Author: Natasha Lester
Publisher: Hachette Australia
Publication Date: 31 March, 2020
Copy: Courtesy of the Publisher via NetGalley/Purchased Personal Copy

The Paris Secret is haunting, captivating and will leave your emotions raw. Lester has woven an intricate tale of love, betrayal, secrets and war in a story that spans decades, and generations. For fans of Lester and those who have read The French Photographer there is a cameo that brought a smile to my face.

Lester has brought together some very different elements that had me intrigued from the outset as I eagerly awaited the strands linking an extensive priceless collection of Christian Dior gowns with groundbreaking female pilots in the second world war. The Paris Secret is a fictional tale that takes it’s inspiration from real people and real events; these are the tales I find fascinating because it’s left to the imagination what may actually have happened.

Skye and Liberty Penrose were raised by their mother on a hilltop by the sea, theirs was an interesting childhood and the two girls couldn’t have been more different. Skye loved the freedom, the proximity to the beach and her unique mother. I have to say that I drew the wrong conclusions about Vanessa Penrose from early descriptions but I think the effect on the children and the opinions of the townsfolk is about the same.

One day Skye meets a newcomer to town, a young American boy who has moved to the English coast with his widowed mother to live with his aunt. Nicholas Crawford is new and different, and not a local which means the Penrose reputation hasn’t made him keep his distance. The two become firm friends and spend the following years almost inseparable.

Skye is fearless and adventurous, and has been learning to fly planes at the capable hands of her mother since long before she probably should have. Flying is something that connects her with her mother and a passion that they share. It makes her more than capable of helping in the war effort and what she, and other female pilots, had to go through was maddening.

The relationship between Skye and Liberty is complex, until Nicholas came along they really only had each other and Liberty can be quite clingy. Liberty was a complex character that I found very difficult to like. Even when her motivations were understandable her behaviour was deplorable.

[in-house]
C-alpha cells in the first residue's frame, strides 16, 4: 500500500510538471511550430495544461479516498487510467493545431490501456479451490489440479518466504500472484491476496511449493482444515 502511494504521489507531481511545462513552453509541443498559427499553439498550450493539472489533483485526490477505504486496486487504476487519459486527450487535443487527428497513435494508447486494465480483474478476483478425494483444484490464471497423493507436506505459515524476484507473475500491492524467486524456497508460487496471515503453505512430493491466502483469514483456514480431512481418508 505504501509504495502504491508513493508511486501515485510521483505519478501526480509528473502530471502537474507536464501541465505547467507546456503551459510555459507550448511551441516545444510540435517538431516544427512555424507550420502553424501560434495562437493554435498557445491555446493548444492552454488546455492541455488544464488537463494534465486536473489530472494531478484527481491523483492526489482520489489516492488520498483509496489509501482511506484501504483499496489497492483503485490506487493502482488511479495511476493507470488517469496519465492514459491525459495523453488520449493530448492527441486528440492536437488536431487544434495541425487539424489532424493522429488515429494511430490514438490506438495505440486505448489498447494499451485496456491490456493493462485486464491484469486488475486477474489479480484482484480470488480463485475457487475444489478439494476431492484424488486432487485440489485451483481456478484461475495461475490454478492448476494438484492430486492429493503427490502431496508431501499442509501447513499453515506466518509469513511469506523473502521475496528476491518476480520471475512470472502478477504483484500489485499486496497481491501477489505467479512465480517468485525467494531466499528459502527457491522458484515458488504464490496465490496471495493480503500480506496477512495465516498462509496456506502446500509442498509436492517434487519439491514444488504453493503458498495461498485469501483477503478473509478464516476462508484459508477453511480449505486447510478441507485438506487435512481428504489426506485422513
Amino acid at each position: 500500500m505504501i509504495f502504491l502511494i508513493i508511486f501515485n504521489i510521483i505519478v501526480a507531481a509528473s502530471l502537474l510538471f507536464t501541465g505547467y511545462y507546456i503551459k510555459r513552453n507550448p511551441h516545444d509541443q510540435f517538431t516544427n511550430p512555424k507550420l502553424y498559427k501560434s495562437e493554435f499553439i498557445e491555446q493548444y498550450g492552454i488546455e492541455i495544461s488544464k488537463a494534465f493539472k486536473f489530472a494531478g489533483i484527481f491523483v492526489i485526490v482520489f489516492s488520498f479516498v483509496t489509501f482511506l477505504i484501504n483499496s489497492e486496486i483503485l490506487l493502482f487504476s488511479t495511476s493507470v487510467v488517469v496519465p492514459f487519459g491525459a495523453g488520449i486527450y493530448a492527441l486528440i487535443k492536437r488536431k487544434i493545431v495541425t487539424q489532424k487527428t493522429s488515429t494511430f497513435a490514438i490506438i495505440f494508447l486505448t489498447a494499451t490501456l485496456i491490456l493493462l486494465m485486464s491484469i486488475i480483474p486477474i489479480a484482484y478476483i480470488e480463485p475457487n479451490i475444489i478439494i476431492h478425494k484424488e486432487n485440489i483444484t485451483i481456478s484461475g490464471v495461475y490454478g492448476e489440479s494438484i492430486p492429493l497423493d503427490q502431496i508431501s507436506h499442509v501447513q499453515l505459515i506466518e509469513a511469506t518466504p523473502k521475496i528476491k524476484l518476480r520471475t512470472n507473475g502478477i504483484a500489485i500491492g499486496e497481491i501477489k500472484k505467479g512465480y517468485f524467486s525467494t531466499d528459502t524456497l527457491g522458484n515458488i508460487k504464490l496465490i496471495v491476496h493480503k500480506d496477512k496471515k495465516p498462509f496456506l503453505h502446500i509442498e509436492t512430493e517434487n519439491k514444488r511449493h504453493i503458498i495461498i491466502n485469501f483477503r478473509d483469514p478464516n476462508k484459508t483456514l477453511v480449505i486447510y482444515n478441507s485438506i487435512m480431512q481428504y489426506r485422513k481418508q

I could go on all day talking about the large and colourful cast of The Paris Secret, all who had their secrets; all who were intriguing and complex.

The present day story arc features fashion conservator Kat Jourdan, raised by her grandmother and passionate about all things fashion. The discovery of an extensive collection of Dior gowns in a Cornish cottage, which she has only just learned exists, is enough to set her conservator’s heart afire and raise a million questions about their origin and her grandmother.

So follows a captivating tale of wartime, the plight of trailblazing female pilots, spies, romance, family, friendship and fashion.

Lester has done extensive and meticulous research to bring us a fictional tale that feels authentic and her Author’s Note gives us a lot of information about where she took her inspiration from.

The intriguing tale of the Dior dresses is drawn out slowly and many of the dresses are given their slice of the spotlight as they are taken out and worn by Kat, described in exquisite detail by Lester so they really stand out on the page.

The women of The Paris Secrets are brave and bold but far from fearless on the inside. They all saw, felt and suffered way too much and Lester has brought them beautifully to life.

Elliott Beaufort is a biographer looking for links to a survivor of the war, he is writing a biography and he comes across Kat in his search. The pieces of information he has create more questions for Kat as she is set on a course of discovery about the grandmother she adores, whom she is beginning to wonder how well she knows. He is a character that was easy to like, he made some mistakes in the way he approached things but his heart was pure.

And then there’s the ending…. pure perfection. I have no other words.

The Paris Secret is well worth picking up for it’s wartime insight, exquisite fashion and captivating characters not to mention the vivid scenery captured so beautifully on the page by Natasha Lester, an author whose work gets better with every book. I can’t wait to see what’s next.

Natasha Lester can be contacted on, Twitter and Facebook.

The Paris Secret is book #12 for the Australian Women Writer’s Challenge 2020.

The Paris Secret is published by Hachette and is available now from Angus & Robertson Bookworld, Booktopia and where all good books are sold. In these uncertain times it would be great to try and support a local bookstore, many of the ones in my area have put systems in place to fulfil orders even though their physical stores may be closed to the public.